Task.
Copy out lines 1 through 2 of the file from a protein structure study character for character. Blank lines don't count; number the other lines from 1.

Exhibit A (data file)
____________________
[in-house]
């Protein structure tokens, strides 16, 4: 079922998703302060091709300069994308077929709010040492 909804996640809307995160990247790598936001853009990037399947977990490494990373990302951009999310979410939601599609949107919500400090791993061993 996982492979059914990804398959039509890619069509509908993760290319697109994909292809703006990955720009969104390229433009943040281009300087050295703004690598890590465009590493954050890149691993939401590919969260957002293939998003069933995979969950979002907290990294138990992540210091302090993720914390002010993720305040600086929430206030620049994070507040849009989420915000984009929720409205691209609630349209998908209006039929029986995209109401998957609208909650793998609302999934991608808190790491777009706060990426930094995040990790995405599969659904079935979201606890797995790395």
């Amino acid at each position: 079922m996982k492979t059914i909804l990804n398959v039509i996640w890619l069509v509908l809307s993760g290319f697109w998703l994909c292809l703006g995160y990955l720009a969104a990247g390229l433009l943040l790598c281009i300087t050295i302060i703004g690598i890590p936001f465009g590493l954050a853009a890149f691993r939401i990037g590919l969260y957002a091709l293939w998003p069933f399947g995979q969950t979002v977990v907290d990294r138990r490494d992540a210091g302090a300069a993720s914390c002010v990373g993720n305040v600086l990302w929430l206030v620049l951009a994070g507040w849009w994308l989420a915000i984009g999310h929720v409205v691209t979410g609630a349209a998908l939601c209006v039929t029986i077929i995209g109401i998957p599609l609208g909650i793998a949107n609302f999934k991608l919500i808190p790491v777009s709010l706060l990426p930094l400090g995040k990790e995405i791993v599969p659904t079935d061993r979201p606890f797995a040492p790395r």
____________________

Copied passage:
[in-house]
């Protein structure tokens, strides 16, 4: 079922998703302060091709300069994308077929709010040492 909804996640809307995160990247790598936001853009990037399947977990490494990373990302951009999310979410939601599609949107919500400090791993061993 996982492979059914990804398959039509890619069509509908993760290319697109994909292809703006990955720009969104390229433009943040281009300087050295703004690598890590465009590493954050890149691993939401590919969260957002293939998003069933995979969950979002907290990294138990992540210091302090993720914390002010993720305040600086929430206030620049994070507040849009989420915000984009929720409205691209609630349209998908209006039929029986995209109401998957609208909650793998609302999934991608808190790491777009706060990426930094995040990790995405599969659904079935979201606890797995790395």